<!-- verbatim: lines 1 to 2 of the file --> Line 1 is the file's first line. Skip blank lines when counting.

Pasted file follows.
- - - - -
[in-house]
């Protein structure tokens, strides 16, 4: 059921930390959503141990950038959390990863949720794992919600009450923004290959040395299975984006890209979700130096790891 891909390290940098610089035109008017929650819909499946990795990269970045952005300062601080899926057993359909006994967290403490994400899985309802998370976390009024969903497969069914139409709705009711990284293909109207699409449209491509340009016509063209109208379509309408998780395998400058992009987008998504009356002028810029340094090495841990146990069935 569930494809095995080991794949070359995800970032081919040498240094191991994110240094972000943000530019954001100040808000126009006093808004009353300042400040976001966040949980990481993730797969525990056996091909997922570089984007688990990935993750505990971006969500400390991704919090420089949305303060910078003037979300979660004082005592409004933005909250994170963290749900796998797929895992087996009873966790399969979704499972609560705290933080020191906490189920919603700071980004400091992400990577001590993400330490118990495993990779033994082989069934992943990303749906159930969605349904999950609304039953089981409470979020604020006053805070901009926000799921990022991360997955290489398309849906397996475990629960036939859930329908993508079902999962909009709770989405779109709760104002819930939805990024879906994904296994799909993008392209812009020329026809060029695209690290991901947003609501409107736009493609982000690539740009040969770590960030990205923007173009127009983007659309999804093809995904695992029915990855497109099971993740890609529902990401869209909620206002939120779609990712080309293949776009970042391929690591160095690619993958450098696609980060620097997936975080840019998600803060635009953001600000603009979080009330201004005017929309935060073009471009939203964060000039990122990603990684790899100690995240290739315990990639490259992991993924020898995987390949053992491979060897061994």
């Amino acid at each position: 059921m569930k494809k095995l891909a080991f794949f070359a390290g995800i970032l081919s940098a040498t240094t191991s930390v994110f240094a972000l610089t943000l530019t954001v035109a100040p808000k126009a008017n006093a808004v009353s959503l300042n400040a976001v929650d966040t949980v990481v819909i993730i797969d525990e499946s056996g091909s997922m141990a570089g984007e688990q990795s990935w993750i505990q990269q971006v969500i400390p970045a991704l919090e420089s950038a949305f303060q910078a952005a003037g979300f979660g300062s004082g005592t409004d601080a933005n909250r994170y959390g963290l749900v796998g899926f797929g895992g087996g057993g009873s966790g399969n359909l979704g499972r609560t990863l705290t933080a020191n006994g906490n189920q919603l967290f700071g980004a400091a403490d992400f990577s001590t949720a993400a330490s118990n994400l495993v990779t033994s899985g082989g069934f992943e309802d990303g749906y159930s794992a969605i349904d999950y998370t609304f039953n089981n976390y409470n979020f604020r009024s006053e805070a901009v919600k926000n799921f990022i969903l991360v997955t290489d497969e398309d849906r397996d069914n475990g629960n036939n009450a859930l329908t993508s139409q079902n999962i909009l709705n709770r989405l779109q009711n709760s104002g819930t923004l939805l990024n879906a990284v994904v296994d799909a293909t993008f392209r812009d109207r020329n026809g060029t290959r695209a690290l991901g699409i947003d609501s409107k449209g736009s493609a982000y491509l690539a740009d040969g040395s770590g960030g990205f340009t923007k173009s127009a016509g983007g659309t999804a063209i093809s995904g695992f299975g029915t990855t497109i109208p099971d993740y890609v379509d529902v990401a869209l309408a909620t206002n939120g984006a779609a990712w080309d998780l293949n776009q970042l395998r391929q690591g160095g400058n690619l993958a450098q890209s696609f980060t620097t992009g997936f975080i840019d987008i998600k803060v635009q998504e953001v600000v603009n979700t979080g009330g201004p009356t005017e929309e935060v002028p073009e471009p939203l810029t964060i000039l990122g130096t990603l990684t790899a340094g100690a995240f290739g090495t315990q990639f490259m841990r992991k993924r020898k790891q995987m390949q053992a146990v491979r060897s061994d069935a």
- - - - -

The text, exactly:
[in-house]
């Protein structure tokens, strides 16, 4: 059921930390959503141990950038959390990863949720794992919600009450923004290959040395299975984006890209979700130096790891 891909390290940098610089035109008017929650819909499946990795990269970045952005300062601080899926057993359909006994967290403490994400899985309802998370976390009024969903497969069914139409709705009711990284293909109207699409449209491509340009016509063209109208379509309408998780395998400058992009987008998504009356002028810029340094090495841990146990069935 569930494809095995080991794949070359995800970032081919040498240094191991994110240094972000943000530019954001100040808000126009006093808004009353300042400040976001966040949980990481993730797969525990056996091909997922570089984007688990990935993750505990971006969500400390991704919090420089949305303060910078003037979300979660004082005592409004933005909250994170963290749900796998797929895992087996009873966790399969979704499972609560705290933080020191906490189920919603700071980004400091992400990577001590993400330490118990495993990779033994082989069934992943990303749906159930969605349904999950609304039953089981409470979020604020006053805070901009926000799921990022991360997955290489398309849906397996475990629960036939859930329908993508079902999962909009709770989405779109709760104002819930939805990024879906994904296994799909993008392209812009020329026809060029695209690290991901947003609501409107736009493609982000690539740009040969770590960030990205923007173009127009983007659309999804093809995904695992029915990855497109099971993740890609529902990401869209909620206002939120779609990712080309293949776009970042391929690591160095690619993958450098696609980060620097997936975080840019998600803060635009953001600000603009979080009330201004005017929309935060073009471009939203964060000039990122990603990684790899100690995240290739315990990639490259992991993924020898995987390949053992491979060897061994």